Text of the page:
(Left: The Andrews Coffee shop, as it is now. Right: Apple’s rendering of its plan to replace the building with its newest New York store.)
With the vaguely retro-chic Andrews Coffee Shop at Fifth Avenue between 18th and 19th Streets now shuttered, Apple Computers’ plan to build a store on the site is running into some trouble.
Last March the board recommended that the Landmarks Preservation Commission not allow the computer company’s proposed renovation of the two-story building at 136 Fifth Avenue.
The building, built in 1850 as a four-story rowhouse, had its upper two floors destroyed in a fire in 1960; Andrews opened there in 1982. Apple wanted to remove the existing façade and replace it with gray limestone, and also to extend the rooftop.
The main point of contention was the massive illuminated Apple logo that would serve as the sole identifier of the store. Because it would sit in the Ladies’ Mile Historic District, the board was none too happy with the modern, bright design.
So, instead of trying to convince the L.P.C. of the merits of its design over the board’s objections, Apple literally went back to the drawing board and came up with a more subdued design.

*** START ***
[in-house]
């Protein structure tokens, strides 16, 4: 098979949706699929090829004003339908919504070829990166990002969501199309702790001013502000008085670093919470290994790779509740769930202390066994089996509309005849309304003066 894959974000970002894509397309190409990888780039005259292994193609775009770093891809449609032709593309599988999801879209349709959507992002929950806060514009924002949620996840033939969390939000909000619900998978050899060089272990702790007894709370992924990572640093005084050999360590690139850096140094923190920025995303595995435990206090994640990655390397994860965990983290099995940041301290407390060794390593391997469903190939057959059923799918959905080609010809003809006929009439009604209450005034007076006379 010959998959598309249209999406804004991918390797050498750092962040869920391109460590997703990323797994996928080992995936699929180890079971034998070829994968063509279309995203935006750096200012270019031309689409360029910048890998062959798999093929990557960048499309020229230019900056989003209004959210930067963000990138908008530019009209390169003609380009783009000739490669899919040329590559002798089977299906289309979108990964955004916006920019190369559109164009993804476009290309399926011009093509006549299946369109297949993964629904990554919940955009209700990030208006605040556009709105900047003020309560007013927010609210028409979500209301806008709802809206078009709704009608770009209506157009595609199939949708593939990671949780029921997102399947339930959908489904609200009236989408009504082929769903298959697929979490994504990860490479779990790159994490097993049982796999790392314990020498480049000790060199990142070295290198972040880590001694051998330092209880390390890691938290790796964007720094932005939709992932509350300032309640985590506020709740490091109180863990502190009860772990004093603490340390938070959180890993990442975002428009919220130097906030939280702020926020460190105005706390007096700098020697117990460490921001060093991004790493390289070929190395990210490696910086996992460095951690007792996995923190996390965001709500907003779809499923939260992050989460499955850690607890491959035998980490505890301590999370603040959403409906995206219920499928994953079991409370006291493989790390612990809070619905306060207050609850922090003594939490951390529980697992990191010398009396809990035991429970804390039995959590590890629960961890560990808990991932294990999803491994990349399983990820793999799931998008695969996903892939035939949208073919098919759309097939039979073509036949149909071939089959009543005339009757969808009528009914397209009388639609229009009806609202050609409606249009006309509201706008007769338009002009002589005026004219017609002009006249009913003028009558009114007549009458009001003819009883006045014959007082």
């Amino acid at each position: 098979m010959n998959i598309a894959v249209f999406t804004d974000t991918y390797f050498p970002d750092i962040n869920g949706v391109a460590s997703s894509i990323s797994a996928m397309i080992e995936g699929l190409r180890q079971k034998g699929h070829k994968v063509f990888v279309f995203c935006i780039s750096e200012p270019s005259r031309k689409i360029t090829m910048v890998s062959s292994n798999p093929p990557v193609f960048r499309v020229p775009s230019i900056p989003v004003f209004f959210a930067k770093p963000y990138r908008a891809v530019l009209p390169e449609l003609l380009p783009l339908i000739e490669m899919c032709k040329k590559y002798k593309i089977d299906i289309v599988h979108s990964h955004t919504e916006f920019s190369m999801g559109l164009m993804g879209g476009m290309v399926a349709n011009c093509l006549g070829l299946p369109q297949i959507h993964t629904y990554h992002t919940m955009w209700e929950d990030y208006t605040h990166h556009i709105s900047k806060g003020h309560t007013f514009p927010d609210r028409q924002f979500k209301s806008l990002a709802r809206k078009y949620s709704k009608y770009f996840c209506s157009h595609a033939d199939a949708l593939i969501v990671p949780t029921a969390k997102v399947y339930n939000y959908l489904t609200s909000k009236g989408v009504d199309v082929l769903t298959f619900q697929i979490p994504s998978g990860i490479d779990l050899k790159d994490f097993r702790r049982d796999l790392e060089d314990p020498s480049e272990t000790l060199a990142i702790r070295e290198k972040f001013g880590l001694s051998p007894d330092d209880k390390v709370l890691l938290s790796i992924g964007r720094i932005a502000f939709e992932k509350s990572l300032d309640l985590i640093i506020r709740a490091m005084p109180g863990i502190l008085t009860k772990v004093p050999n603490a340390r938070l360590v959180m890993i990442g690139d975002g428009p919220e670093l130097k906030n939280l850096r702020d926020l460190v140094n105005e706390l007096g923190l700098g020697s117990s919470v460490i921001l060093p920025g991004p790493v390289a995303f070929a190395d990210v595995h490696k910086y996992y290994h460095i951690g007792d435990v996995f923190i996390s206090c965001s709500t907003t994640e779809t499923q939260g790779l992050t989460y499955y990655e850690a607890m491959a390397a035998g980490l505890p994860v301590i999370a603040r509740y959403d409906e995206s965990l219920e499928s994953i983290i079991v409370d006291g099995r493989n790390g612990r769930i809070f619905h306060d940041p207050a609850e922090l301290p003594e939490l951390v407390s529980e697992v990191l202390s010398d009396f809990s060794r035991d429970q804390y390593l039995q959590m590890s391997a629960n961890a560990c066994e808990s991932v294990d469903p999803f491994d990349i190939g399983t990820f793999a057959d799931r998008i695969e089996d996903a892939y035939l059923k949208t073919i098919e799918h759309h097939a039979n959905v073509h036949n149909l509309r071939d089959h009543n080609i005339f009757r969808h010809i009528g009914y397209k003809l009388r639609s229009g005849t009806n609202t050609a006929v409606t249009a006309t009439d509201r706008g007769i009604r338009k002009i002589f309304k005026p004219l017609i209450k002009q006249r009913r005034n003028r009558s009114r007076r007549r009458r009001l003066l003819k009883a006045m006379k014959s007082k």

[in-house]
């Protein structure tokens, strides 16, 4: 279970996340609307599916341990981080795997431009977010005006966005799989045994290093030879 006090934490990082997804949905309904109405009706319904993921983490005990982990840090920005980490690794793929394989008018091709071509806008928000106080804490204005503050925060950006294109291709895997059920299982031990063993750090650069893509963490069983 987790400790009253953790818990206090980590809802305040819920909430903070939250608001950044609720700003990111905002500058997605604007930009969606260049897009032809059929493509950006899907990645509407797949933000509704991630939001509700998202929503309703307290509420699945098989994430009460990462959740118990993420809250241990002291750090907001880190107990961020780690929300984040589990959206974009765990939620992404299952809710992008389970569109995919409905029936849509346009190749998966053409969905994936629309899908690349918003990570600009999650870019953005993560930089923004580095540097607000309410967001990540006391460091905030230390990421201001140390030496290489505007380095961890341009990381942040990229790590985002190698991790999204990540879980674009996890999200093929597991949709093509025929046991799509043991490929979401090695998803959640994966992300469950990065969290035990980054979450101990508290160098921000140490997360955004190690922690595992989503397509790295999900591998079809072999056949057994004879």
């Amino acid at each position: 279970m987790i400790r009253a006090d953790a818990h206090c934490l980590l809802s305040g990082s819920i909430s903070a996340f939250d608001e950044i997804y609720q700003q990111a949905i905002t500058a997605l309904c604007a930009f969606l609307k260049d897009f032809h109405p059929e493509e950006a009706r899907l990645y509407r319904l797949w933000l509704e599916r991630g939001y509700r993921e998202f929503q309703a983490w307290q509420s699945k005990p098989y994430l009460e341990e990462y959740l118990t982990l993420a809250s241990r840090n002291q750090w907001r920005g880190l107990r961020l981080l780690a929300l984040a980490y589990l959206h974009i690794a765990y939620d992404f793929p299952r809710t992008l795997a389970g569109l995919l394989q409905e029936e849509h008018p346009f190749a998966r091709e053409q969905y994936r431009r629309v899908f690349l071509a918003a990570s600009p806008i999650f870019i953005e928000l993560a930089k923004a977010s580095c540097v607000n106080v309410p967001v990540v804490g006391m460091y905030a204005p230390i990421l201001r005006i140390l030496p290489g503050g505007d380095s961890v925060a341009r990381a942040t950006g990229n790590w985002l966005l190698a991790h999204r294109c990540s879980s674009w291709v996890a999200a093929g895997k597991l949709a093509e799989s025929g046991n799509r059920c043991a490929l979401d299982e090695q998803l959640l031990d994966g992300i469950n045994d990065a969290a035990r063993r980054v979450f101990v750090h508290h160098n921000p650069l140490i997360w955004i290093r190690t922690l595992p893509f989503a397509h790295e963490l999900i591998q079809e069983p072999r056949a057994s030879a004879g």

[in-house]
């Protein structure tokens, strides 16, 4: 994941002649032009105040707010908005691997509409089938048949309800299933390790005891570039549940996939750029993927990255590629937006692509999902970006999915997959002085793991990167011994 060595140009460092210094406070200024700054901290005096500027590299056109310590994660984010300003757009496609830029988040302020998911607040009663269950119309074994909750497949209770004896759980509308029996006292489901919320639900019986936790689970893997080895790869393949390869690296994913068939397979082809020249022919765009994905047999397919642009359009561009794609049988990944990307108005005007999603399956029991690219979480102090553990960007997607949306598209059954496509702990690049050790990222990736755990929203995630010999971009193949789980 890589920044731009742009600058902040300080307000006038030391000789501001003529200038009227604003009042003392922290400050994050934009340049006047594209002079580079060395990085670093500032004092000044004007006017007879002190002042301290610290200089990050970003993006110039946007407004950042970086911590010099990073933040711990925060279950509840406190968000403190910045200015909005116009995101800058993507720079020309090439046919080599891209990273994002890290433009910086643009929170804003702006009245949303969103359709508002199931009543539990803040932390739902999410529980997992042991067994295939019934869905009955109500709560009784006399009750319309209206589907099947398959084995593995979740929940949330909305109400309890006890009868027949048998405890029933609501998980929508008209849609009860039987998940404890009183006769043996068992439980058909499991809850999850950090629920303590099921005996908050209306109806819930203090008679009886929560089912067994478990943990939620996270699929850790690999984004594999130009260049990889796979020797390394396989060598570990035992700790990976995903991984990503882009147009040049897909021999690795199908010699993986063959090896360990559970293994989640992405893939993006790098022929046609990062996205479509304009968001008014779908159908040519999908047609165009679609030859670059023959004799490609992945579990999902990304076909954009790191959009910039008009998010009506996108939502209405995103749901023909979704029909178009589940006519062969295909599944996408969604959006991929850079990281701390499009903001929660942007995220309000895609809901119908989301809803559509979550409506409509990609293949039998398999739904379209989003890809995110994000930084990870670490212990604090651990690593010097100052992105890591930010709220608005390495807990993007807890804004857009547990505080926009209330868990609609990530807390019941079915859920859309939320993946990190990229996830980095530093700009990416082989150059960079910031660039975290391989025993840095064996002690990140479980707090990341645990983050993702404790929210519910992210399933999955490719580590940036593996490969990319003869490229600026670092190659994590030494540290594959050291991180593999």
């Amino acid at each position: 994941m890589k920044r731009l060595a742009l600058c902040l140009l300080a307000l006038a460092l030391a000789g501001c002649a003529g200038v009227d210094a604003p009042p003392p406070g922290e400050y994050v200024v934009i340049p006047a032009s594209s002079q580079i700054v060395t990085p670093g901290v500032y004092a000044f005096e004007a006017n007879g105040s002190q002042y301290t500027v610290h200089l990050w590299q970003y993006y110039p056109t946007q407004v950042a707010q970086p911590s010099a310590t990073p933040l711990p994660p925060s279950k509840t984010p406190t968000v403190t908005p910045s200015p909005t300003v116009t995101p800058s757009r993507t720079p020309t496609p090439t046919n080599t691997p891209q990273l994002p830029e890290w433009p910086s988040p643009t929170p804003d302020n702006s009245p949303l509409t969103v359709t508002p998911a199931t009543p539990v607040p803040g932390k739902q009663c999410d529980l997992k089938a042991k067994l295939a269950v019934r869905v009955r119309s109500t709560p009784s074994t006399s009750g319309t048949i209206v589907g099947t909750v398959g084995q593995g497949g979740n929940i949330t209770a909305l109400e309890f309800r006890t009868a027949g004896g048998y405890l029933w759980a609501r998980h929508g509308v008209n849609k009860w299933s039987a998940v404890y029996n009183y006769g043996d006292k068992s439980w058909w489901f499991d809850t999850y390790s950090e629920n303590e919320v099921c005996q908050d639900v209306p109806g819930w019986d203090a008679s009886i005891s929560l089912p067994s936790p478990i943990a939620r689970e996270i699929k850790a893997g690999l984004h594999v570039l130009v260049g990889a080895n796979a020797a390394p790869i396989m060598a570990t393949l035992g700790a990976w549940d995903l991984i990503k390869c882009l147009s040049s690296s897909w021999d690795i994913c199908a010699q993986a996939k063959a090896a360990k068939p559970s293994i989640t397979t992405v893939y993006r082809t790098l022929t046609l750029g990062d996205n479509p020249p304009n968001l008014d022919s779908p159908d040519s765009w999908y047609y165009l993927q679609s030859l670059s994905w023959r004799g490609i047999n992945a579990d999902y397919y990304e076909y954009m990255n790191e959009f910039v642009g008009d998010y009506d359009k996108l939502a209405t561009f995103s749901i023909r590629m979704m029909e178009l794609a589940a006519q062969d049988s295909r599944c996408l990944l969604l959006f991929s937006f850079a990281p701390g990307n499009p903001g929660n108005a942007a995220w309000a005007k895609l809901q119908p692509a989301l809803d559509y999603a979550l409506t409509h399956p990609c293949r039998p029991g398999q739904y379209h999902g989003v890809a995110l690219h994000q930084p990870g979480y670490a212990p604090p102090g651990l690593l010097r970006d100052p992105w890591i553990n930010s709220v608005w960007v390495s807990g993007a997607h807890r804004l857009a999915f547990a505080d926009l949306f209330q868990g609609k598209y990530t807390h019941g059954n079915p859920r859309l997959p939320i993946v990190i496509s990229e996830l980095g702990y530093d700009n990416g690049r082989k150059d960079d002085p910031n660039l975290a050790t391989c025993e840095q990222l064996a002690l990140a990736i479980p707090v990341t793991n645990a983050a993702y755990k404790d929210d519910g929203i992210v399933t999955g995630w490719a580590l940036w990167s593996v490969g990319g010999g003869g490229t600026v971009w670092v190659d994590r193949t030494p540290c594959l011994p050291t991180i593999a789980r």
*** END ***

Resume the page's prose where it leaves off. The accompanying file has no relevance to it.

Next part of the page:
Now, instead of a renovation, Apple wants to demolish the existing building and construct a new one. But the board found the company’s plan once again too too.
Board member Harold Mendes called it “brutally modern, and nothing to do with the context of the neighborhood.” Former Board 5 chair Kyle Merker said that Apple’s last design was “very troubling,” and said of the new proposal: “This is a very modern design, and we’re trying to preserve a historic district …. It’s a great-looking building, but it’s in the wrong place.”
Not everyone seems to think the old coffee shop was so in tune with the design of the neighborhood. Bergman said: “It’s a refreshing sight for the block. The coffee shop was an eyesore for so long.”
Apple’s plan is due to go before the L.P.C. on July 26. No word on whether the company will try to convince the commission to sign off on its project without the community board’s backing. Calls for comment from Apple are as of this writing unreturned. A spokesperson in California promised to get back to us, and when they do, we’ll get back to you.
UPDATE: Apple spokesperson Monica Wik finally got back to The Real Estate. Here we reprint her strange message in its entirety:
In researching the store location you point our below [sic], 136 Fifth Ave.. [sic] I see no such plans for a store, as such I consider the location a speculation at this time and therefore cannot comment on speculation and rumor.
Note: As of this posting, the Landmarks commission still has a hearing scheduled to consider the application for an Apple store at 136 Fifth Avenue on July 26. And that rendering, posted above? It’s theirs.
– Matthew Grace